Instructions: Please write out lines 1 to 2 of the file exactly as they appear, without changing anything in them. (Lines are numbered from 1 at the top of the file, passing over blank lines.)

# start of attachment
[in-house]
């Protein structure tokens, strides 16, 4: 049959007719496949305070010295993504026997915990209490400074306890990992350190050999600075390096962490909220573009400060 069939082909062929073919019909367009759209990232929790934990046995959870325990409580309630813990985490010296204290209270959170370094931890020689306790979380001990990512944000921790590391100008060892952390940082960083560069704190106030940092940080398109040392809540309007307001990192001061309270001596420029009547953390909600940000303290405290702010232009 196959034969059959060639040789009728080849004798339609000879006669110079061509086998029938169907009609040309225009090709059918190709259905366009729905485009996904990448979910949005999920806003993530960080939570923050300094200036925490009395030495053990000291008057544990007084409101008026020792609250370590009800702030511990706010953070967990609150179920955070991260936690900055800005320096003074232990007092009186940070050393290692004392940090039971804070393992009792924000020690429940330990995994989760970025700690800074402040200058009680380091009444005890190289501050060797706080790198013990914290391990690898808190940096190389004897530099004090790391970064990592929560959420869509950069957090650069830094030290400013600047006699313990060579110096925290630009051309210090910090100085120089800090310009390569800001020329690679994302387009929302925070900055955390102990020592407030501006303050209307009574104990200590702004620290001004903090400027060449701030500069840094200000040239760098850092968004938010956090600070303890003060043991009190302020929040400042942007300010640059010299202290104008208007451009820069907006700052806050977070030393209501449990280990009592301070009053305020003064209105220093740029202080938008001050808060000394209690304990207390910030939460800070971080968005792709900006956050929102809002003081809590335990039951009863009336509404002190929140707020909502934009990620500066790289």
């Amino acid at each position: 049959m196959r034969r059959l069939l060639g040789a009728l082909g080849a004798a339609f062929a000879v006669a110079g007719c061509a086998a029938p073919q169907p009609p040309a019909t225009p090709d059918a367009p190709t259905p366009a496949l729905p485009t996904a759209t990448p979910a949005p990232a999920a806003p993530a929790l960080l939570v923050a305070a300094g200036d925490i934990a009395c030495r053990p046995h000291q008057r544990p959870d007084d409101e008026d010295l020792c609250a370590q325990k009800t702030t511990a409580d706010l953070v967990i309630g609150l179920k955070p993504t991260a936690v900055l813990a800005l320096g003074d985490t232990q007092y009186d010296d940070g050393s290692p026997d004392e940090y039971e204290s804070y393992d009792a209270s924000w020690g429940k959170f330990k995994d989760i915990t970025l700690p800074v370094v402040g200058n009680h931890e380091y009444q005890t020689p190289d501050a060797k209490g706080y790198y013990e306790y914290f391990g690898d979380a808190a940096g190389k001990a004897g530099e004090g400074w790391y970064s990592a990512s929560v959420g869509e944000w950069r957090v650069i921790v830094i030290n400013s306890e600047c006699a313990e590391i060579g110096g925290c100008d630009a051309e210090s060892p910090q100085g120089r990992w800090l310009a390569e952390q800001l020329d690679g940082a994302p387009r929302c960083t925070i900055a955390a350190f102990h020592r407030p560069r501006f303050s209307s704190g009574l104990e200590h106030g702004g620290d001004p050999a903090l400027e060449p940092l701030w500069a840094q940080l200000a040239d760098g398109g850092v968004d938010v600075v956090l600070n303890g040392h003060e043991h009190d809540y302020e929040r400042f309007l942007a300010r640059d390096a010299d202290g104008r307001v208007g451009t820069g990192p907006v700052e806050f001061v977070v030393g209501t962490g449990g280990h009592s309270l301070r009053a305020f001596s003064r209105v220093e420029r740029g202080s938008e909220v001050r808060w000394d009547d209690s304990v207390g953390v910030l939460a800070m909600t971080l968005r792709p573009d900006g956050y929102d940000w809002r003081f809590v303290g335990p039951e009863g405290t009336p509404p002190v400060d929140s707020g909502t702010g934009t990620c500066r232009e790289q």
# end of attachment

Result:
[in-house]
């Protein structure tokens, strides 16, 4: 049959007719496949305070010295993504026997915990209490400074306890990992350190050999600075390096962490909220573009400060 069939082909062929073919019909367009759209990232929790934990046995959870325990409580309630813990985490010296204290209270959170370094931890020689306790979380001990990512944000921790590391100008060892952390940082960083560069704190106030940092940080398109040392809540309007307001990192001061309270001596420029009547953390909600940000303290405290702010232009 196959034969059959060639040789009728080849004798339609000879006669110079061509086998029938169907009609040309225009090709059918190709259905366009729905485009996904990448979910949005999920806003993530960080939570923050300094200036925490009395030495053990000291008057544990007084409101008026020792609250370590009800702030511990706010953070967990609150179920955070991260936690900055800005320096003074232990007092009186940070050393290692004392940090039971804070393992009792924000020690429940330990995994989760970025700690800074402040200058009680380091009444005890190289501050060797706080790198013990914290391990690898808190940096190389004897530099004090790391970064990592929560959420869509950069957090650069830094030290400013600047006699313990060579110096925290630009051309210090910090100085120089800090310009390569800001020329690679994302387009929302925070900055955390102990020592407030501006303050209307009574104990200590702004620290001004903090400027060449701030500069840094200000040239760098850092968004938010956090600070303890003060043991009190302020929040400042942007300010640059010299202290104008208007451009820069907006700052806050977070030393209501449990280990009592301070009053305020003064209105220093740029202080938008001050808060000394209690304990207390910030939460800070971080968005792709900006956050929102809002003081809590335990039951009863009336509404002190929140707020909502934009990620500066790289």